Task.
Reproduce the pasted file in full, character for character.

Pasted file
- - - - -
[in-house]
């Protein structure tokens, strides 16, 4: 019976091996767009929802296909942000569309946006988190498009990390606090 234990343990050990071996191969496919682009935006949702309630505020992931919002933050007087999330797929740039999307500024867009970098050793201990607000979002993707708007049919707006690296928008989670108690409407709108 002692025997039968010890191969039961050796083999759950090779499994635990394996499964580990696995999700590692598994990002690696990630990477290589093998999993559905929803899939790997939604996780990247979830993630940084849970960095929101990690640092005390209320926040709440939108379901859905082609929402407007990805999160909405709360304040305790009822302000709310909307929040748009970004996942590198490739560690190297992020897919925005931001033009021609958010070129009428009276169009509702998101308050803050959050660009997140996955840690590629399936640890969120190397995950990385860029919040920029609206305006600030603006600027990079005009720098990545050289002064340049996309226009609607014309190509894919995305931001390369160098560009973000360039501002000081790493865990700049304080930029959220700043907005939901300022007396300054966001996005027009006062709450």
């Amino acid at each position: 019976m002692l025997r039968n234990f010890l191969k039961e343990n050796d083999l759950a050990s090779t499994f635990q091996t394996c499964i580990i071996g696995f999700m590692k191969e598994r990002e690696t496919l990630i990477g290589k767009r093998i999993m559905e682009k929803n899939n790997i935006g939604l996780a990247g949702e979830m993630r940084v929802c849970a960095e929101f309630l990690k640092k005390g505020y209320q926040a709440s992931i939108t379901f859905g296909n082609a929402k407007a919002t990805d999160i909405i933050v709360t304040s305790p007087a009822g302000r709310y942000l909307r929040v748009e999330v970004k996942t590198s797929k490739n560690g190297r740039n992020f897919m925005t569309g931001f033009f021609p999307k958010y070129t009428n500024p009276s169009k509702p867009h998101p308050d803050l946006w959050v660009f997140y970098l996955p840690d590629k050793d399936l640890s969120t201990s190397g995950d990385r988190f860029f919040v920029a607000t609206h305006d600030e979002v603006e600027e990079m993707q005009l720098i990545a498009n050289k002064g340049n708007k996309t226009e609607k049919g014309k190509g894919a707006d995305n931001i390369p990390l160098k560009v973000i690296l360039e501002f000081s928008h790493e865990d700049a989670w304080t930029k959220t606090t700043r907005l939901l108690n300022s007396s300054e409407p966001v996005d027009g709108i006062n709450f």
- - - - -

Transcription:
[in-house]
């Protein structure tokens, strides 16, 4: 019976091996767009929802296909942000569309946006988190498009990390606090 234990343990050990071996191969496919682009935006949702309630505020992931919002933050007087999330797929740039999307500024867009970098050793201990607000979002993707708007049919707006690296928008989670108690409407709108 002692025997039968010890191969039961050796083999759950090779499994635990394996499964580990696995999700590692598994990002690696990630990477290589093998999993559905929803899939790997939604996780990247979830993630940084849970960095929101990690640092005390209320926040709440939108379901859905082609929402407007990805999160909405709360304040305790009822302000709310909307929040748009970004996942590198490739560690190297992020897919925005931001033009021609958010070129009428009276169009509702998101308050803050959050660009997140996955840690590629399936640890969120190397995950990385860029919040920029609206305006600030603006600027990079005009720098990545050289002064340049996309226009609607014309190509894919995305931001390369160098560009973000360039501002000081790493865990700049304080930029959220700043907005939901300022007396300054966001996005027009006062709450």
């Amino acid at each position: 019976m002692l025997r039968n234990f010890l191969k039961e343990n050796d083999l759950a050990s090779t499994f635990q091996t394996c499964i580990i071996g696995f999700m590692k191969e598994r990002e690696t496919l990630i990477g290589k767009r093998i999993m559905e682009k929803n899939n790997i935006g939604l996780a990247g949702e979830m993630r940084v929802c849970a960095e929101f309630l990690k640092k005390g505020y209320q926040a709440s992931i939108t379901f859905g296909n082609a929402k407007a919002t990805d999160i909405i933050v709360t304040s305790p007087a009822g302000r709310y942000l909307r929040v748009e999330v970004k996942t590198s797929k490739n560690g190297r740039n992020f897919m925005t569309g931001f033009f021609p999307k958010y070129t009428n500024p009276s169009k509702p867009h998101p308050d803050l946006w959050v660009f997140y970098l996955p840690d590629k050793d399936l640890s969120t201990s190397g995950d990385r988190f860029f919040v920029a607000t609206h305006d600030e979002v603006e600027e990079m993707q005009l720098i990545a498009n050289k002064g340049n708007k996309t226009e609607k049919g014309k190509g894919a707006d995305n931001i390369p990390l160098k560009v973000i690296l360039e501002f000081s928008h790493e865990d700049a989670w304080t930029k959220t606090t700043r907005l939901l108690n300022s007396s300054e409407p966001v996005d027009g709108i006062n709450f």